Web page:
Using config.xml to configure server attributes

If you want to change the ports and host names of different servers like Tomcat, RMI, Cloudscape server, or configure your own CORBA properties, you can change the initial configuration provided by Community Edition. Config.xml, located in the wasce_install_root\var\config directory, is designed to store system administrators' own customized configuration. You can customize all the server configurations in config.xml, either by modifying the default configurations (RMINaming, RuntimeDeployer, Tomcat, Server, Security, ServerCorba, and ActiveMQServer GBeans) provided in the config.xml that comes with Community Edition, or by adding your own configurations. When the server starts next time, it reads the configuration from the config.xml file and applies it to the config store. The configuration changes will not be written back into the initial configuration files located in the wasce_install_root\doc\plan directory, which you want to remain intact. No matter what you do, do not forget to backup your server first! See Recovering from a system failure for more information.

The example below shows how to change the Tomcat server Web container from running on the default port number 8080 to run on 80 instead.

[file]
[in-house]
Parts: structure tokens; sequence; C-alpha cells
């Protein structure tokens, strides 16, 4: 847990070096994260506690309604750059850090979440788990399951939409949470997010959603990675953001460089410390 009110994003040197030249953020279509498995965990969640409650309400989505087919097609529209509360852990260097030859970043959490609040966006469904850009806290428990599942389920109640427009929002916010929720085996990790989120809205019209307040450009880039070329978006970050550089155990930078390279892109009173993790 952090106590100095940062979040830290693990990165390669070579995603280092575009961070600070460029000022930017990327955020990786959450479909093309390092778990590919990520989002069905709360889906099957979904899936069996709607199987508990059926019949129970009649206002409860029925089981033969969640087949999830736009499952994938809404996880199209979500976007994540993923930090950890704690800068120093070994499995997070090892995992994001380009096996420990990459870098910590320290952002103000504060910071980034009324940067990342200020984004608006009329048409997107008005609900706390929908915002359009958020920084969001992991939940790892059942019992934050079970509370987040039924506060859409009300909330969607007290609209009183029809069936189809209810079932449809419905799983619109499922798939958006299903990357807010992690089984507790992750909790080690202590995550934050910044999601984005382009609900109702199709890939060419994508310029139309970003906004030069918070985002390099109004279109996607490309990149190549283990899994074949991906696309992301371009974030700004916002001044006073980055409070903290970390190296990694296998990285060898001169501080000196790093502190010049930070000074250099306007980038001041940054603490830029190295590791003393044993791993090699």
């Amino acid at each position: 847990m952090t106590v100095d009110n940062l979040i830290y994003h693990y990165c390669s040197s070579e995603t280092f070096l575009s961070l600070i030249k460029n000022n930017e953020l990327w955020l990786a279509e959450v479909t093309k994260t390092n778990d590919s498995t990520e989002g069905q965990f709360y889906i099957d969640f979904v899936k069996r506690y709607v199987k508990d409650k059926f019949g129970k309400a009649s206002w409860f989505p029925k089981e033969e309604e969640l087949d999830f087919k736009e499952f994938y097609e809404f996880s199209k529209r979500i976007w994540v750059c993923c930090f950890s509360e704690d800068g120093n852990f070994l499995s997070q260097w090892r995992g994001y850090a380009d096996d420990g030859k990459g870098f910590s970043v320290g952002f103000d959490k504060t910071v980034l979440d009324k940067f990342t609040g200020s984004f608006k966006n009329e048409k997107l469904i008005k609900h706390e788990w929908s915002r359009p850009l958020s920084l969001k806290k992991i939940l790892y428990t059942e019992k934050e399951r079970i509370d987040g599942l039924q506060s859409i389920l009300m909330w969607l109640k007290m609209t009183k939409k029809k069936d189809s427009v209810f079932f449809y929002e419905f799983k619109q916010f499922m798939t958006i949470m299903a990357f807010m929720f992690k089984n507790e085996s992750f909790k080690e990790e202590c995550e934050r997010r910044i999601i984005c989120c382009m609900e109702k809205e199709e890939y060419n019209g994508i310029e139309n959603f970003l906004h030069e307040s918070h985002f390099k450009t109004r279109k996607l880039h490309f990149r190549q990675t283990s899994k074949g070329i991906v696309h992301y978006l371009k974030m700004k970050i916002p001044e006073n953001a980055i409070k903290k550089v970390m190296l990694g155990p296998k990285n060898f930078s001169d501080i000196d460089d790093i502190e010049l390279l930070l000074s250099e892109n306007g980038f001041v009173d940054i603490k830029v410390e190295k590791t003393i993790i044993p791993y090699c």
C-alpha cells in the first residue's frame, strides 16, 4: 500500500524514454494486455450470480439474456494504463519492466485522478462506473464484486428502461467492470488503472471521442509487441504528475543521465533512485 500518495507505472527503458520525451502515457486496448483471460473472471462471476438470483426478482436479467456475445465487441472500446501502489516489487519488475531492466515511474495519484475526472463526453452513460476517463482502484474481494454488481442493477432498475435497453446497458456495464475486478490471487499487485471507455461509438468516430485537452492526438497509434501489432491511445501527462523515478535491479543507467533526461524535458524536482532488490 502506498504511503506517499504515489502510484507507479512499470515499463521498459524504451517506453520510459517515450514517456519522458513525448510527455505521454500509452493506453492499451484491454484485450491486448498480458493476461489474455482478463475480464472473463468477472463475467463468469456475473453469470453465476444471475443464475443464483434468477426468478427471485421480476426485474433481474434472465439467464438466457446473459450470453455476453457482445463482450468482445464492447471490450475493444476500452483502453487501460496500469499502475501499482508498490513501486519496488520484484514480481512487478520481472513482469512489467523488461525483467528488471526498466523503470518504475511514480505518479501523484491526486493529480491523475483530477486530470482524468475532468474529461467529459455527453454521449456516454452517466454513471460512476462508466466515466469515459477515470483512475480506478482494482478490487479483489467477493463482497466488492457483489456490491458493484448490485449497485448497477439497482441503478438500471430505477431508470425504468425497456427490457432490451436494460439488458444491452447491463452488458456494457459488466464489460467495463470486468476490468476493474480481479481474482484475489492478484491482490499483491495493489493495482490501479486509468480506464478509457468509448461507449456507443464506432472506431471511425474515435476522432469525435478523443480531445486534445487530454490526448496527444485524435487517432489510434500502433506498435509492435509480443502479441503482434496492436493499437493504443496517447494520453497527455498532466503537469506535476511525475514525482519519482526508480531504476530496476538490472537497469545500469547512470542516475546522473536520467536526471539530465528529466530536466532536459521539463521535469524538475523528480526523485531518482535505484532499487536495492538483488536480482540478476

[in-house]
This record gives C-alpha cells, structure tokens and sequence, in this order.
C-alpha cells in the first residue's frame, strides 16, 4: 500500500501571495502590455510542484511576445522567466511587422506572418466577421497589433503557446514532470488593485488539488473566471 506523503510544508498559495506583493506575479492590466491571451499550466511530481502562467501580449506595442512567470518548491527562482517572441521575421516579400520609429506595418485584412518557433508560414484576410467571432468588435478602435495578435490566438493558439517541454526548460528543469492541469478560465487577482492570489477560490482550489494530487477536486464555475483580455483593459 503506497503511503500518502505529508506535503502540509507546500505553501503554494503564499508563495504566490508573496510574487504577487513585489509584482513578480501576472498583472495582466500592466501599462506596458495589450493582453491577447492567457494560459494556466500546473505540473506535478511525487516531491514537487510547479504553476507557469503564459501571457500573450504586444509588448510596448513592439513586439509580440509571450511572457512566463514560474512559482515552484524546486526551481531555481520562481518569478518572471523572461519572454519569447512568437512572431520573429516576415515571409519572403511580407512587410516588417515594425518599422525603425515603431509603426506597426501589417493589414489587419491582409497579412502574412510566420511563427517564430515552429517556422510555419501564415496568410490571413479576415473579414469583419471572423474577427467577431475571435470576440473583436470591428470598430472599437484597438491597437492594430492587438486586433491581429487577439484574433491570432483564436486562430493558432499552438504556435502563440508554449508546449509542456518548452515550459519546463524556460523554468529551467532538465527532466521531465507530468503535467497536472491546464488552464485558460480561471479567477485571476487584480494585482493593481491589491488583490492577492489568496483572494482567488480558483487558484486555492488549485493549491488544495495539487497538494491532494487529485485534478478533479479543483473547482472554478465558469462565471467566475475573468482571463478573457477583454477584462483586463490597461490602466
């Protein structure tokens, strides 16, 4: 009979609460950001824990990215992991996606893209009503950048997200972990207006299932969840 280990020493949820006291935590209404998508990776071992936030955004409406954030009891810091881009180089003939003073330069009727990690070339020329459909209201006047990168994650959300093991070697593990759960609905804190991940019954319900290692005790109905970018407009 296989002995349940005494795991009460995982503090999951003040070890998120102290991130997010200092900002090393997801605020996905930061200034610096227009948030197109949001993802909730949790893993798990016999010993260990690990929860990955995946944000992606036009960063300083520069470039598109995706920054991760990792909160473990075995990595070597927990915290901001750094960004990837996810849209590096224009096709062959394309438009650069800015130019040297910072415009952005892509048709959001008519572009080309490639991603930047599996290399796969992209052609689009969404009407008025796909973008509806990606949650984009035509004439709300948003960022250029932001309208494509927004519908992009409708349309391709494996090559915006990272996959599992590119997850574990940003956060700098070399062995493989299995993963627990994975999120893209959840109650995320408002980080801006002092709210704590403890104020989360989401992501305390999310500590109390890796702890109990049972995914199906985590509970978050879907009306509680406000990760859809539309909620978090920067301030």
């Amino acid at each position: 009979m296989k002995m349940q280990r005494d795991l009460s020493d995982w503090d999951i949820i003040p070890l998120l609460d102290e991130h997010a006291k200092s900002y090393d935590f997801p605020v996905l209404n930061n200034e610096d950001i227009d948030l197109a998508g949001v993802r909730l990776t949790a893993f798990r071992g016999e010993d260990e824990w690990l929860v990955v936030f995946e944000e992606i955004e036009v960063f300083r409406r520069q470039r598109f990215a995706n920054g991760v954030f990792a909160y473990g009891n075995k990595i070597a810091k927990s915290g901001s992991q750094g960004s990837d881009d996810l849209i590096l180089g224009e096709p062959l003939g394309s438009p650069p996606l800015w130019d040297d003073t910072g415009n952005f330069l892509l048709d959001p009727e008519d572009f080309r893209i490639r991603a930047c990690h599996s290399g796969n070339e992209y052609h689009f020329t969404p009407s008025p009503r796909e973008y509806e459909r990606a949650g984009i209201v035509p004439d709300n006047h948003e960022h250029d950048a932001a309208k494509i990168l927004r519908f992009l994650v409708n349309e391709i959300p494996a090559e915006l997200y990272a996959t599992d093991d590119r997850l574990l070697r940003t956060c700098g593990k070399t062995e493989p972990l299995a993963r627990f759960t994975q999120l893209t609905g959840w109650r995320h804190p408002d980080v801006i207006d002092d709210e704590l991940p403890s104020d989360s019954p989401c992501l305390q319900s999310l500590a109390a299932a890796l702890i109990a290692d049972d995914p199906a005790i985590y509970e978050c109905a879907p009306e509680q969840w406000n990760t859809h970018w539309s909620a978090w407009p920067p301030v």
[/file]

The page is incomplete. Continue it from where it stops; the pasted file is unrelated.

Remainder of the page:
Tomcat WebConnector configuration in config.xml
<configuration name="org/apache/geronimo/Tomcat">
	<gbean name="TomcatWebConnector">
		<attribute name="host">0.0.0.0</attribute>
		<attribute name="port">80</attribute>
		<attribute name="redirectPort">8443</attribute>
		<attribute name="catalinaHome">var/catalina</attribute>
	</gbean>
	...
</configuration>

Save the config.xml file and restart the server. You must restart the server for the change to take effect because server will only read the config.xml during server initialization. You can also change the other attributes' value as needed. However, it is not a good idea to change the configuration name or GBean name. You may notice that in the same directory, there is also a file called config.tomcat.xml. This file contains sample configuration settings for running the server with Tomcat as the Web container and it is not used when server starts. If you had changed the configuration and wanted to return to the default Tomcat settings, you would copy this file over your existing config.xml file.


Logging and system recovery